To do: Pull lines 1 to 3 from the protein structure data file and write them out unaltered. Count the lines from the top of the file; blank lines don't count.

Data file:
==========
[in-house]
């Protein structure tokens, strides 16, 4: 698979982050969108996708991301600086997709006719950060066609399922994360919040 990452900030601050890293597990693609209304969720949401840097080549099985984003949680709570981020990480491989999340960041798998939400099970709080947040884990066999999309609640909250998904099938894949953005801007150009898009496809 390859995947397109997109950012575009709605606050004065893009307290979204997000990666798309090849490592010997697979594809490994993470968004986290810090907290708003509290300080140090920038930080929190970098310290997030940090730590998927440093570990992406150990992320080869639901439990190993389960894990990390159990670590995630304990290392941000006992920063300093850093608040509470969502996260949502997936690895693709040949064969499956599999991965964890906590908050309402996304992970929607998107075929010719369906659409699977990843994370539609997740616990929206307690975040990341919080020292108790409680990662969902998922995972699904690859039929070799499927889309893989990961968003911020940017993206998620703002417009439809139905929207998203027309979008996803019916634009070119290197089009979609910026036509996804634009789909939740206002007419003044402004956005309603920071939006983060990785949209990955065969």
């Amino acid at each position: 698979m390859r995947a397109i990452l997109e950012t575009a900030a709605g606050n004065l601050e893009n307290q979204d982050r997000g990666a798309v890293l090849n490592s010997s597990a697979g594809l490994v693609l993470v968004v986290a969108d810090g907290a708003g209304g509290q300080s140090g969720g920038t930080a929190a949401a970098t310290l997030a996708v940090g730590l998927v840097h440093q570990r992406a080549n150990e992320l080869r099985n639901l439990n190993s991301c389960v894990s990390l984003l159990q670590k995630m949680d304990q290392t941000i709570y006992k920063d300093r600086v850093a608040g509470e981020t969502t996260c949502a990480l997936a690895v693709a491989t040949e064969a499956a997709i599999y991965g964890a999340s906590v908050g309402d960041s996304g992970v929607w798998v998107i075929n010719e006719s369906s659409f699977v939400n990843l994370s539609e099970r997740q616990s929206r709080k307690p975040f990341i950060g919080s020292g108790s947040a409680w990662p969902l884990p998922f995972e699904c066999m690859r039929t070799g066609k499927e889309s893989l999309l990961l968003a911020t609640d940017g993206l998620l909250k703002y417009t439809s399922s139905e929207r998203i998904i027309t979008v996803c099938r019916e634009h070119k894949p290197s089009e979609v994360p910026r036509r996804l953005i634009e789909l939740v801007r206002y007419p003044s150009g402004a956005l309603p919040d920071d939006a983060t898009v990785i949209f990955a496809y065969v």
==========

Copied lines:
[in-house]
């Protein structure tokens, strides 16, 4: 698979982050969108996708991301600086997709006719950060066609399922994360919040 990452900030601050890293597990693609209304969720949401840097080549099985984003949680709570981020990480491989999340960041798998939400099970709080947040884990066999999309609640909250998904099938894949953005801007150009898009496809 390859995947397109997109950012575009709605606050004065893009307290979204997000990666798309090849490592010997697979594809490994993470968004986290810090907290708003509290300080140090920038930080929190970098310290997030940090730590998927440093570990992406150990992320080869639901439990190993389960894990990390159990670590995630304990290392941000006992920063300093850093608040509470969502996260949502997936690895693709040949064969499956599999991965964890906590908050309402996304992970929607998107075929010719369906659409699977990843994370539609997740616990929206307690975040990341919080020292108790409680990662969902998922995972699904690859039929070799499927889309893989990961968003911020940017993206998620703002417009439809139905929207998203027309979008996803019916634009070119290197089009979609910026036509996804634009789909939740206002007419003044402004956005309603920071939006983060990785949209990955065969």
């Amino acid at each position: 698979m390859r995947a397109i990452l997109e950012t575009a900030a709605g606050n004065l601050e893009n307290q979204d982050r997000g990666a798309v890293l090849n490592s010997s597990a697979g594809l490994v693609l993470v968004v986290a969108d810090g907290a708003g209304g509290q300080s140090g969720g920038t930080a929190a949401a970098t310290l997030a996708v940090g730590l998927v840097h440093q570990r992406a080549n150990e992320l080869r099985n639901l439990n190993s991301c389960v894990s990390l984003l159990q670590k995630m949680d304990q290392t941000i709570y006992k920063d300093r600086v850093a608040g509470e981020t969502t996260c949502a990480l997936a690895v693709a491989t040949e064969a499956a997709i599999y991965g964890a999340s906590v908050g309402d960041s996304g992970v929607w798998v998107i075929n010719e006719s369906s659409f699977v939400n990843l994370s539609e099970r997740q616990s929206r709080k307690p975040f990341i950060g919080s020292g108790s947040a409680w990662p969902l884990p998922f995972e699904c066999m690859r039929t070799g066609k499927e889309s893989l999309l990961l968003a911020t609640d940017g993206l998620l909250k703002y417009t439809s399922s139905e929207r998203i998904i027309t979008v996803c099938r019916e634009h070119k894949p290197s089009e979609v994360p910026r036509r996804l953005i634009e789909l939740v801007r206002y007419p003044s150009g402004a956005l309603p919040d920071d939006a983060t898009v990785i949209f990955a496809y065969v």